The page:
It was passed without opposition, and was signed by the President and became a law on June 28, 1894.
    In point of fact, this declaration of Congress has legal effect only within the District of Columbia and among government employees in the States; but the moral effect was to bring about a general observance of the day in nearly all the States of the Union. Up to 1894 monster parades were held in New York and other cities in honor of the day, but these proved so expensive that they have been abandoned almost everywhere. The festival is now marked mainly by the closing of shops and warehouses, by the cessation of mechanical labor (many labor unions impose heavy fines on members found at work this day), and by picnics, excursions, and public games which are expected to fill the coffers of the Unions rather than deplete them.
    Tho American Socialists take no part in the celebration of the September Labor Day, choosing rather to cling to an unofficial holiday on May 1, which has been chosen by the labor men and socialists in Europe as the occasion for their annual demonstrations. In New York the evening of May Day witnesses a parade through the streets and a mass meeting in Union Square of the various socialistic Unions. The mass meeting is addressed by prominent orators of their faith. Similar demonstrations occur in other large cities. But the rioting and bloodshed that have too often signalized the day in Europe have found no repetition
    in America.

  5.   Days and deeds; prose for children's reading and speaking, 57, [1912].

    Days and deeds; prose for children's reading and speaking; comp. by Burton E. Stevenson and Elizabeth B. Stevenson.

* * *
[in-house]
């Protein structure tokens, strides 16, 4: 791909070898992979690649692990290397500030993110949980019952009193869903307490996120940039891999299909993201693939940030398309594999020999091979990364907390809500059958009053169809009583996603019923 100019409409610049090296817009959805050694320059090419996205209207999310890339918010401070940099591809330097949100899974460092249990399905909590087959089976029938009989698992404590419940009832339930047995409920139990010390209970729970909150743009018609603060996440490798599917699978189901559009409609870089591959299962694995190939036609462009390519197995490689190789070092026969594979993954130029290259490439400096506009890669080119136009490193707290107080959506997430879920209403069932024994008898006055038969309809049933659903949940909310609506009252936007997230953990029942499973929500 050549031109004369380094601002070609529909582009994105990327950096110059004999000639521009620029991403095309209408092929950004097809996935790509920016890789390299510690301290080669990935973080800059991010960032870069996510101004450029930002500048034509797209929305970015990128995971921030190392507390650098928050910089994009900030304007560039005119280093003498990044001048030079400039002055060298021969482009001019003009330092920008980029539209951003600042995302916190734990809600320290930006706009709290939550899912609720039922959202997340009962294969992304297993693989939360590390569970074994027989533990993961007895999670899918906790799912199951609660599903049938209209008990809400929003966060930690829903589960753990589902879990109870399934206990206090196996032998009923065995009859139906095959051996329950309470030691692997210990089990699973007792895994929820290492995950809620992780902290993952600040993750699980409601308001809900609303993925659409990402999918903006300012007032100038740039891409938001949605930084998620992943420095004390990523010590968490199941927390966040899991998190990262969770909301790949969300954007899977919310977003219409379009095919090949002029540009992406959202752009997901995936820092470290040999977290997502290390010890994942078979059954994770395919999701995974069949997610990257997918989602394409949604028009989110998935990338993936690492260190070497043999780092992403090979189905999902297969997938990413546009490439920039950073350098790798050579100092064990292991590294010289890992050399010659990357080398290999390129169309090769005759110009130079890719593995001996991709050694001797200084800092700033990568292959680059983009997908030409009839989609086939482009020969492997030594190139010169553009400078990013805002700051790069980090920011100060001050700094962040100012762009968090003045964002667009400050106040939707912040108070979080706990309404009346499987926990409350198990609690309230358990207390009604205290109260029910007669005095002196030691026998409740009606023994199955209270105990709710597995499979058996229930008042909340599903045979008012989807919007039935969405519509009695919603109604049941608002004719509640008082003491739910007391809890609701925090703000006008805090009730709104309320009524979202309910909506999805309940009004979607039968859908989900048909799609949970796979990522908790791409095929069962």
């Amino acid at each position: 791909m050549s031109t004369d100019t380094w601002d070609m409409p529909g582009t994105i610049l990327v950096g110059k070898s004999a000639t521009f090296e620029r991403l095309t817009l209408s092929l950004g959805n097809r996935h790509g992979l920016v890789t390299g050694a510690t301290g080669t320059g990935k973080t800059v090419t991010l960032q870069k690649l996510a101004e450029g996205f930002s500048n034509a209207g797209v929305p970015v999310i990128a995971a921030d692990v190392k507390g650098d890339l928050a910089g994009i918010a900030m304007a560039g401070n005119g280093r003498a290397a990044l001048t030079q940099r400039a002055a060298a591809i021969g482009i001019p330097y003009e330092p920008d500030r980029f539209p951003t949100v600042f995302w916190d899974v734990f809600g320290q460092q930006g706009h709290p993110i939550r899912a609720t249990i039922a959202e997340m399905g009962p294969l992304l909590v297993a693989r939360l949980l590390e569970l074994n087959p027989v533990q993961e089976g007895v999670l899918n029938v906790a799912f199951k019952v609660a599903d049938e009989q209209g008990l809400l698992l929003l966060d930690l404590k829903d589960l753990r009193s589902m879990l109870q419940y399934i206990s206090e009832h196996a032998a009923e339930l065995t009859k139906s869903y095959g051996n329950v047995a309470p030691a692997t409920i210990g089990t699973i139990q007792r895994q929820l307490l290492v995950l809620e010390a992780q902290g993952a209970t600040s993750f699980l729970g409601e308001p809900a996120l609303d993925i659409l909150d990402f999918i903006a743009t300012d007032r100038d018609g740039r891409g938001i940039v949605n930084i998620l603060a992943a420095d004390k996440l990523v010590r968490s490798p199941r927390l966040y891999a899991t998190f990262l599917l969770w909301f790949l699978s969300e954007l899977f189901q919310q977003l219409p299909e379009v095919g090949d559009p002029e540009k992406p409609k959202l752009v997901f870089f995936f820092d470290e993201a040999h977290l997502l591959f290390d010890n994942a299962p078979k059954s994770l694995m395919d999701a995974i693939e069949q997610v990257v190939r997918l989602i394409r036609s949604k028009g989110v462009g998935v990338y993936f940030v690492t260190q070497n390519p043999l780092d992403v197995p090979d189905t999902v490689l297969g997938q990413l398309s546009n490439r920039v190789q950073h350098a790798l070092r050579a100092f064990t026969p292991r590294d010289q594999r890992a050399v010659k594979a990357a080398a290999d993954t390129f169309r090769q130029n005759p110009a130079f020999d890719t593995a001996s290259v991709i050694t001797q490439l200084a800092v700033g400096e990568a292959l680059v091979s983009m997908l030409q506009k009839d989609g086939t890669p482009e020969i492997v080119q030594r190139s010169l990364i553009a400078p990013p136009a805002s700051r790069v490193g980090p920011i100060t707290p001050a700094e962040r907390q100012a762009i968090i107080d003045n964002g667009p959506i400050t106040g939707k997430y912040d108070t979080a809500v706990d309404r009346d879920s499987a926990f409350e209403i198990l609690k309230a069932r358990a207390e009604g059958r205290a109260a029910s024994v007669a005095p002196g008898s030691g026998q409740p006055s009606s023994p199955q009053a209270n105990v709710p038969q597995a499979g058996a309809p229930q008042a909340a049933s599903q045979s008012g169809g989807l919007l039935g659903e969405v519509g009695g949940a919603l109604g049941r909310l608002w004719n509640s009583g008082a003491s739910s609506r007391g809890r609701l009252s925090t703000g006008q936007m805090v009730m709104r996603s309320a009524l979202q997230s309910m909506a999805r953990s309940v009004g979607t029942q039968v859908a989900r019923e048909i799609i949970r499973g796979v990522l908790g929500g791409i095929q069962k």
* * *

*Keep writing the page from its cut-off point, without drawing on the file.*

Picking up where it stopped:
Main Author: Stevenson, Burton Egbert, 1872-1962.
    Published: Garden City, N.Y. : Doubleday, Page & Doran, [c1912]

    THE HISTORY OF LABOR DAY
    THE idea of an American holiday consecrated to the
    cause of Labor seems to have been born in Boston,
    but to Matthew Maguire, Secretary of the Central Labor
    Union of New York City, belongs the credit for first act-
    ually putting the idea into execution. In 1882 he cor-
    responded with the various other labor organizations in
    the State about the matter, and finally the first Monday
    in September was chosen as Labor’s Holiday.
    The celebration was so successful that the idea was
    taken up by labor organizations in other States, it was
    endorsed by the National federations, and in State after
    State the first Monday in September was decreed a legal
    holiday. In 1894. Congress passed a bill making the day
    a legal public holiday, defining it as “the day celebrated
    and known as ‘Labor’s Holiday."’

    full text on haithitrust.org

  6.   Http://www.patersonhistory.com/people/famous.html, accessed 7 Sep 2017.

    A history of Paterson [New Jersey]

    Maguire, Mathew - (1855 -1917), Father of Labor Day.

  7.   Find A Grave.

    Matthew Maguire
    Birth: Jun. 28, 1850
    Manhattan
    New York County (Manhattan)
    New York, USA
    Death: Jan. 1, 1917
    Paterson
    Passaic County
    New Jersey, USA
    The Father of Labor Day; Candidate for Vice President of the U.S. Socialist Labor Party - 1896. Paterson Alderman, Publisher of The Paterson People, 1894-1895.
    Burial: Holy Sepulchre Cemetery